Bangkok, February 21, 2017--Former Philippine policeman Arturo Lascanas in a news conference yesterday acknowledged his role in the September 2003 assassination of radio journalist Juan "Jun" Pala, a crime he claimed was ordered and paid for by then Davao City mayor, now President Rodrigo Duterte.
On June 25, unidentified assailants shot and killed Álvaro Aceituno López, director of Radio Ilusión in Coatepeque, a town in southeastern Guatemala. López often criticized local government officials when presenting the news and during guest appearances on other programs. But to date, CPJ has been unable to determine if Aceituno was killed for his work as a journalist or if he was a street-crime casualty in a country plagued by gangs, drug traffickers, and one of the highest homicide rates in the world.
CPJ’s 2016 Global Impunity Index spotlights countries where journalists are slain and the killers go free
By Elisabeth Witchel, CPJ Impunity Campaign Consultant
Published October 27, 2016.
Some of the highest rates of impunity in the murders of journalists can be attributed to killings by Islamist militant groups, CPJ found in its latest Global Impunity Index, which spotlights countries where journalists are murdered and their killers go free. The worst country for the second year in a row is Somalia, where the militant group al-Shabaab is suspected in the majority of media murders, followed by Iraq and Syria, where members of the militant group Islamic State murdered at least six journalists in the past year.
Washington, September 29, 2016--The United Nations Human Rights Council's annual resolution on journalist safety for the first time urges all states to release arbitrarily detained journalists. The resolution, co-sponsored by 87 countries and adopted today in Geneva, raises new concerns about mounting attacks on journalists during elections and calls for states to protect the confidentiality of journalist sources.
New York, September 27, 2016--Sri Lankan police today exhumed the body of slain journalist Lasantha Wickramatunga as part of a new investigation into his death in 2009, according to news reports. A Sri Lankan judge this month granted permission for the police to exhume the editor's body due to contradictory post-mortem reports--two months after a military intelligence officer was arrested in connection with the killing, according to news reports.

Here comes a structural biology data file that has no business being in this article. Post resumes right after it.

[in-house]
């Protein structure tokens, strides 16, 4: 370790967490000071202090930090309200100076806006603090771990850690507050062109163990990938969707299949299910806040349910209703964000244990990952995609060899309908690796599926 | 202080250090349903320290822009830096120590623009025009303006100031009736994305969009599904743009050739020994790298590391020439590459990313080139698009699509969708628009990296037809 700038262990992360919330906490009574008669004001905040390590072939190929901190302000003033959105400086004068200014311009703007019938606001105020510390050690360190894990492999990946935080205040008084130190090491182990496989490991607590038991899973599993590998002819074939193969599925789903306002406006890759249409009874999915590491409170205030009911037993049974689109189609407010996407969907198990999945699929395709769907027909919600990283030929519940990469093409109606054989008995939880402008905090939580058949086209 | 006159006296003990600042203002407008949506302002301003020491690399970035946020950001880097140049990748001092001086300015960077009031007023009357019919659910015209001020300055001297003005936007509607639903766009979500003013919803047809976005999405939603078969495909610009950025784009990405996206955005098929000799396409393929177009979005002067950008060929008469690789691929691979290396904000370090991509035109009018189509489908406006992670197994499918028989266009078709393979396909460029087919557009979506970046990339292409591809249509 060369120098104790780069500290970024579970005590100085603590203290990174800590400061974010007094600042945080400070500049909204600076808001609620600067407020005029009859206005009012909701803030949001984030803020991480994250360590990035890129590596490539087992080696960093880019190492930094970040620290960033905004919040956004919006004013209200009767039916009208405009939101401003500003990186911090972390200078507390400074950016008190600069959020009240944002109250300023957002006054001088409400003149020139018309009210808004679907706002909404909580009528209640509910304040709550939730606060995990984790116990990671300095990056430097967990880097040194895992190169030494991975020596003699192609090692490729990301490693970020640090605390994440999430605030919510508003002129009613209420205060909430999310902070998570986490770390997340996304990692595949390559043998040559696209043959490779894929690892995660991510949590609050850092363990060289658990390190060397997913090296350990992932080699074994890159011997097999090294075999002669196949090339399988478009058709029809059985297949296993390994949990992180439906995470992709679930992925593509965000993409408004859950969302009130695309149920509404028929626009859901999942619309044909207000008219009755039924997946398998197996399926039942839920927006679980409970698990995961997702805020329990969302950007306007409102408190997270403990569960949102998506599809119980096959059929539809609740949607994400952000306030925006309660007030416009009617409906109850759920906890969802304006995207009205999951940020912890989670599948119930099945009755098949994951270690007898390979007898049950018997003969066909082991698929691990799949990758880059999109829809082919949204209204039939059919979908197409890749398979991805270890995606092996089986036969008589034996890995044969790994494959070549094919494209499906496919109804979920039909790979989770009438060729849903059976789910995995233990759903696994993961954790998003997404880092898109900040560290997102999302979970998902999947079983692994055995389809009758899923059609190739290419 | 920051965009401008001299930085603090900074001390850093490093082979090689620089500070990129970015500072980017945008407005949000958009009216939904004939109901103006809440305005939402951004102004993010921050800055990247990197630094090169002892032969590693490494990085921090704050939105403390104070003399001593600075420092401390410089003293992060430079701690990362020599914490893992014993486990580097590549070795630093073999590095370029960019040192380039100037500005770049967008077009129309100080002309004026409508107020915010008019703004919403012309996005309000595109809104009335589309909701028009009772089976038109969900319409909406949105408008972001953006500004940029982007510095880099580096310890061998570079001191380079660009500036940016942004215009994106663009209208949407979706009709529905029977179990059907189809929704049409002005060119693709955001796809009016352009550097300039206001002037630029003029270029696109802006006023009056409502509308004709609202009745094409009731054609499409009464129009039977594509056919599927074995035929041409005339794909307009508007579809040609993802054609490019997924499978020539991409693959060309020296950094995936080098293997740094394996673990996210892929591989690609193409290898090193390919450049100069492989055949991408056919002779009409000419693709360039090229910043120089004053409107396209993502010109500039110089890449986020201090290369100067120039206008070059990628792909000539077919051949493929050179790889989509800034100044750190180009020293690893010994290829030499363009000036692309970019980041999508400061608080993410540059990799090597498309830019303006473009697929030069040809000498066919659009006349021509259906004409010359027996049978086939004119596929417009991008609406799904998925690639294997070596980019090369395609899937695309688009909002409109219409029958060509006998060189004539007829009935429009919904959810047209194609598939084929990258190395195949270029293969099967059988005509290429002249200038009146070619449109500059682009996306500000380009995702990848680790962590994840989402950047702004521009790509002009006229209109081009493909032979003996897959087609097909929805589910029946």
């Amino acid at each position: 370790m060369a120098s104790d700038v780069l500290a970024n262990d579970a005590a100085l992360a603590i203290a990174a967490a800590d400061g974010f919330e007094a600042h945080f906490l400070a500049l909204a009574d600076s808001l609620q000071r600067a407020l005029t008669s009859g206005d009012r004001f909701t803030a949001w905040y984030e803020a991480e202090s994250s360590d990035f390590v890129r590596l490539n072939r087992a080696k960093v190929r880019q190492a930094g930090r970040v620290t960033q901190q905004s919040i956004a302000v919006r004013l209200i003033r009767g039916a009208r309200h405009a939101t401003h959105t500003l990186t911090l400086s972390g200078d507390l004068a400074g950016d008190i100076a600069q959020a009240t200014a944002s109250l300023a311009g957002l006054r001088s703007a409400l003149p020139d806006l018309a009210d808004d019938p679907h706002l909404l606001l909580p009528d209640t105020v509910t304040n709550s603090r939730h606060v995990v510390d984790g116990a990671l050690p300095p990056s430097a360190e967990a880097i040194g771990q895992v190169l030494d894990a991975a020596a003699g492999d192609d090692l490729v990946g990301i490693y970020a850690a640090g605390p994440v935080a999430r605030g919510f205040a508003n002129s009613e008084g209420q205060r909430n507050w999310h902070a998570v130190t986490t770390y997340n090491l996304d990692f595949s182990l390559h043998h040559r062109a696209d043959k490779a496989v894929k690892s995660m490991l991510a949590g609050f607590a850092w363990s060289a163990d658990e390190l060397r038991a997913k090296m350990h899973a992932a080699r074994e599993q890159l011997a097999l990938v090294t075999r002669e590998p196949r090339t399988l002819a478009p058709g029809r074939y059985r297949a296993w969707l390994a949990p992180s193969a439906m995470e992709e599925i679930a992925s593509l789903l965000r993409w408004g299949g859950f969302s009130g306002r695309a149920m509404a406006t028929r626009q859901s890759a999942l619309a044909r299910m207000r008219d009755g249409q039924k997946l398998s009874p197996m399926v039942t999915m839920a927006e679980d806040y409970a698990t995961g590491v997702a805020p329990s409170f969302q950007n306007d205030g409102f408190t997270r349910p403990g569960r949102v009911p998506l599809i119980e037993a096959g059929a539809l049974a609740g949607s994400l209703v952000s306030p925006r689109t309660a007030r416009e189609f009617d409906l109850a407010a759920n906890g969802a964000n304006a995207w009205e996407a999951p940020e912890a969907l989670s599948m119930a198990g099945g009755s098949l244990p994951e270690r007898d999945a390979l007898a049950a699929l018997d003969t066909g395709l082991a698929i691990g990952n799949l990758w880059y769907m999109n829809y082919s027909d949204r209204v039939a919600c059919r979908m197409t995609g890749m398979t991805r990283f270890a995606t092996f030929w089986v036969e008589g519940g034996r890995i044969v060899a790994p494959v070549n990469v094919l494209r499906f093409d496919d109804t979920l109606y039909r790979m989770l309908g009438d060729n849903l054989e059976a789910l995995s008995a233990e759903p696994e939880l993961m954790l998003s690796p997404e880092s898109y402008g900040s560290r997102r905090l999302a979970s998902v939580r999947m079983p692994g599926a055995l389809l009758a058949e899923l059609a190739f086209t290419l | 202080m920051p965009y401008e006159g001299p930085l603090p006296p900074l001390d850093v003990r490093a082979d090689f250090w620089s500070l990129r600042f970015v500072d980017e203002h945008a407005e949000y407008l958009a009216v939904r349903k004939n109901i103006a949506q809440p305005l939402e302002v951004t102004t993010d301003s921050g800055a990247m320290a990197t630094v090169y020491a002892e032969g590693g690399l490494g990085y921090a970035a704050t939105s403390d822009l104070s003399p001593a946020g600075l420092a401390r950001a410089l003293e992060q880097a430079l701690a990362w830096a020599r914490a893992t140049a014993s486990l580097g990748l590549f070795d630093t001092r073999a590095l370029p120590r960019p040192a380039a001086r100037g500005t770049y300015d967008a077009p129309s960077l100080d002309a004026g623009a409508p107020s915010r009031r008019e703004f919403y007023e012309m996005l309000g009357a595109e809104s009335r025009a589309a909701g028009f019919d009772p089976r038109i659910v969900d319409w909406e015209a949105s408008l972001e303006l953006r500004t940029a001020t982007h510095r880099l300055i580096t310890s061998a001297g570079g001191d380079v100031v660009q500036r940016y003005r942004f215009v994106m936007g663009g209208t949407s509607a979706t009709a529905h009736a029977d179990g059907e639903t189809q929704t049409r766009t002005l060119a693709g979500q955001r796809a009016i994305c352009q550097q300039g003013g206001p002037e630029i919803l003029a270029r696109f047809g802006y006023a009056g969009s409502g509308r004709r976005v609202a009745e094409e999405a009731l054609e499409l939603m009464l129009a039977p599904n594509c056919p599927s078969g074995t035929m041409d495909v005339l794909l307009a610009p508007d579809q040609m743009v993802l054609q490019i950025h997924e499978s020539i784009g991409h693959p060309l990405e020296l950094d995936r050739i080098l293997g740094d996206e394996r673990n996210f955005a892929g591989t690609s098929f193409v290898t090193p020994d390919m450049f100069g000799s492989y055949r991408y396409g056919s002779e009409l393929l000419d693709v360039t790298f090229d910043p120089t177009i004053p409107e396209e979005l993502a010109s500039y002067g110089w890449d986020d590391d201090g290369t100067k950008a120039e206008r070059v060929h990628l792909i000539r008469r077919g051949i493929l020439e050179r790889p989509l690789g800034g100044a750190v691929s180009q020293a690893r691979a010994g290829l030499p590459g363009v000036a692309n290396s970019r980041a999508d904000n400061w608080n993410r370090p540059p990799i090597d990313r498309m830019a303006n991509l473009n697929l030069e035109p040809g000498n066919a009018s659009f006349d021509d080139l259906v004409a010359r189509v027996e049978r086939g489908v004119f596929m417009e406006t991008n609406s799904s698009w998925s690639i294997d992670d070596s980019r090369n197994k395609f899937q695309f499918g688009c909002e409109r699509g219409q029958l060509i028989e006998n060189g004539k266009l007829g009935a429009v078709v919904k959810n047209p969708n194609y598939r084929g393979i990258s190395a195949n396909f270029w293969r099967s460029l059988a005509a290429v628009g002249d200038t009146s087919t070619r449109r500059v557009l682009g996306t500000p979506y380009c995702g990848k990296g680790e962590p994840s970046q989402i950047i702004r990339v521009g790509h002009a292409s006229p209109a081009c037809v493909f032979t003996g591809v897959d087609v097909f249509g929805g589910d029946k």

Foreword: Journalism as well as journalists in danger from failure to stand up for India’s press
This report by the Committee to Protect Journalists does more than tell us that reporting in India can be a dangerous business. Rural and small-town journalists are at greater risk of being killed in retaliation for their work than those in the big cities but, as this report shows, factors such as a journalist’s location, outlet, level in the profession’s hierarchy, and social background add to that risk. The language a reporter writes in and, most importantly, what they are writing about—especially if it challenges the powerful—increase the vulnerability.
Impunity and lack of solidarity expose India’s journalists to attack
By Sumit Galhotra
Corruption scandals make for attention-grabbing headlines, but when journalists who expose wrongdoing are killed, their murder is often the end of the story. For eight years India has been a fixture on the Committee to Protect Journalists’ annual Impunity Index, which spotlights countries where journalists are slain and their killers go free. Perpetrators are seldom arrested and CPJ has not recorded a single conviction upheld in any of the cases of journalists murdered in India in direct relation to their work.
Covered in burns and writhing in pain, Jagendra Singh cries out, “They could have arrested me. Why did they have to beat me and set me on fire?” In the video, filmed at a hospital in Lucknow where Jagendra Singh was being treated for burns that covered 60 percent of his body, the journalist accuses a police officer, Sriprakash Rai, and his team, of dousing him in gasoline and setting him alight. A week after the attack, Jagendra Singh died from his injuries.
Parmeshwar Rajput walked exhausted into his lawyer’s office in Bilaspur, weighed down by a black bag filled with court documents, police records, and newspaper clippings about his brother’s death, after the six-hour train and motorbike journey he had taken from his village of Hirabatar so he could meet with CPJ. The 36-year-old is accustomed to frequently traveling with these files. They are his only hope that the killers of his brother, Umesh Rajput, will be brought to justice.